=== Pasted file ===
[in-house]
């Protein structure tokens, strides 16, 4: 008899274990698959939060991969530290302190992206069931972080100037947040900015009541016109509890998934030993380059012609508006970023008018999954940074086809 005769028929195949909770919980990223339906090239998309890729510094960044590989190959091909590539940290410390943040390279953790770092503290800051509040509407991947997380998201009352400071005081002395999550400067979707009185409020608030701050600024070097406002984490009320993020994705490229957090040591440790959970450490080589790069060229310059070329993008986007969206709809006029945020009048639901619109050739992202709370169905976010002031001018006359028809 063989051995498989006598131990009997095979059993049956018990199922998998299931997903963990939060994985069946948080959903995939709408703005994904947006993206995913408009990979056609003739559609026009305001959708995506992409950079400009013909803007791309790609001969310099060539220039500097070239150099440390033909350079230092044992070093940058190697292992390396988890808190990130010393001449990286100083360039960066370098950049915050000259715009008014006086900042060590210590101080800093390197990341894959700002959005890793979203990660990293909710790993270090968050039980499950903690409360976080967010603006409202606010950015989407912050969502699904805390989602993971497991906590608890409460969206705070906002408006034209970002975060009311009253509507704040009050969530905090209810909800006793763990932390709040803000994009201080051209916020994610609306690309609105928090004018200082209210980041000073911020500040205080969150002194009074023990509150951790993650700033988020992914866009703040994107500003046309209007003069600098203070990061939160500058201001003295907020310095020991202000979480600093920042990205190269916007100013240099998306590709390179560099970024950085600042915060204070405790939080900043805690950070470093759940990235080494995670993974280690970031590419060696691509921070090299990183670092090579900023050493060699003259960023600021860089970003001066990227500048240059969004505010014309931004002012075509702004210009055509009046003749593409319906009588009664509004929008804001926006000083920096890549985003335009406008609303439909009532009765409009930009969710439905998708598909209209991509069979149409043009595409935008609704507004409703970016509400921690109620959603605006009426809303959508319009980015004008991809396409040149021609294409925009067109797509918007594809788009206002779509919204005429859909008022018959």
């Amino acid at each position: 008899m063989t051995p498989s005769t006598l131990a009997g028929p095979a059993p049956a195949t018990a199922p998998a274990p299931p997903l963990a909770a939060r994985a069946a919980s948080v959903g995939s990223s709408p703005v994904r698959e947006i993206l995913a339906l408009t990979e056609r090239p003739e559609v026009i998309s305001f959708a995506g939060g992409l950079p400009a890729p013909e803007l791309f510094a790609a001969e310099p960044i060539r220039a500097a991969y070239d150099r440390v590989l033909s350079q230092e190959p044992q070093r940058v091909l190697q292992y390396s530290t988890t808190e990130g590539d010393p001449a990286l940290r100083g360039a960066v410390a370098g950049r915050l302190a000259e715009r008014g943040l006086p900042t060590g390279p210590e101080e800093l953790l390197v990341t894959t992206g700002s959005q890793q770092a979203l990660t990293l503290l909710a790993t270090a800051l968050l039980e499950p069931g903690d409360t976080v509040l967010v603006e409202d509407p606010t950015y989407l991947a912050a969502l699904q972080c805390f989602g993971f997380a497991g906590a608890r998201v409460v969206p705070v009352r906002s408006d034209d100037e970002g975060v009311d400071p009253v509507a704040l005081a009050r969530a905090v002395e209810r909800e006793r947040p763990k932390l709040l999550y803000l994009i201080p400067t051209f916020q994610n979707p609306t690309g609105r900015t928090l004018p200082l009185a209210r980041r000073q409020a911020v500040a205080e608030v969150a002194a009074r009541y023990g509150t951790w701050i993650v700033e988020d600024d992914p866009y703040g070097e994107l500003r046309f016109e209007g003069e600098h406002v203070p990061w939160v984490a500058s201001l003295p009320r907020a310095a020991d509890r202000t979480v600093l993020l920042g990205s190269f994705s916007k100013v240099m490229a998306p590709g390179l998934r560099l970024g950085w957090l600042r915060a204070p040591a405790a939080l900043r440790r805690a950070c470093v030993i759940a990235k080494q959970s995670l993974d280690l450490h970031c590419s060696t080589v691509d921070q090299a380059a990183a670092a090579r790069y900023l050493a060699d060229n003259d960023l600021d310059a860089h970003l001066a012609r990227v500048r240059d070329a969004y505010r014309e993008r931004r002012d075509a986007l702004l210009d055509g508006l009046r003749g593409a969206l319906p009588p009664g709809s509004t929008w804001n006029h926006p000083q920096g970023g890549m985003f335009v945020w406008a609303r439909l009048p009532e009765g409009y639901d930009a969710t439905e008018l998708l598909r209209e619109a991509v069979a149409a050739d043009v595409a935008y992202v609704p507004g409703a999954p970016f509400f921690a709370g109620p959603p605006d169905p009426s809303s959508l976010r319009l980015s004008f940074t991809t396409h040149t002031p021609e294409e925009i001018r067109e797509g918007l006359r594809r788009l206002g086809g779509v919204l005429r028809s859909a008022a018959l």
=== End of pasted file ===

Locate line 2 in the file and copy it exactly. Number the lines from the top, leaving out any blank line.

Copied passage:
């Protein structure tokens, strides 16, 4: 008899274990698959939060991969530290302190992206069931972080100037947040900015009541016109509890998934030993380059012609508006970023008018999954940074086809 005769028929195949909770919980990223339906090239998309890729510094960044590989190959091909590539940290410390943040390279953790770092503290800051509040509407991947997380998201009352400071005081002395999550400067979707009185409020608030701050600024070097406002984490009320993020994705490229957090040591440790959970450490080589790069060229310059070329993008986007969206709809006029945020009048639901619109050739992202709370169905976010002031001018006359028809 063989051995498989006598131990009997095979059993049956018990199922998998299931997903963990939060994985069946948080959903995939709408703005994904947006993206995913408009990979056609003739559609026009305001959708995506992409950079400009013909803007791309790609001969310099060539220039500097070239150099440390033909350079230092044992070093940058190697292992390396988890808190990130010393001449990286100083360039960066370098950049915050000259715009008014006086900042060590210590101080800093390197990341894959700002959005890793979203990660990293909710790993270090968050039980499950903690409360976080967010603006409202606010950015989407912050969502699904805390989602993971497991906590608890409460969206705070906002408006034209970002975060009311009253509507704040009050969530905090209810909800006793763990932390709040803000994009201080051209916020994610609306690309609105928090004018200082209210980041000073911020500040205080969150002194009074023990509150951790993650700033988020992914866009703040994107500003046309209007003069600098203070990061939160500058201001003295907020310095020991202000979480600093920042990205190269916007100013240099998306590709390179560099970024950085600042915060204070405790939080900043805690950070470093759940990235080494995670993974280690970031590419060696691509921070090299990183670092090579900023050493060699003259960023600021860089970003001066990227500048240059969004505010014309931004002012075509702004210009055509009046003749593409319906009588009664509004929008804001926006000083920096890549985003335009406008609303439909009532009765409009930009969710439905998708598909209209991509069979149409043009595409935008609704507004409703970016509400921690109620959603605006009426809303959508319009980015004008991809396409040149021609294409925009067109797509918007594809788009206002779509919204005429859909008022018959």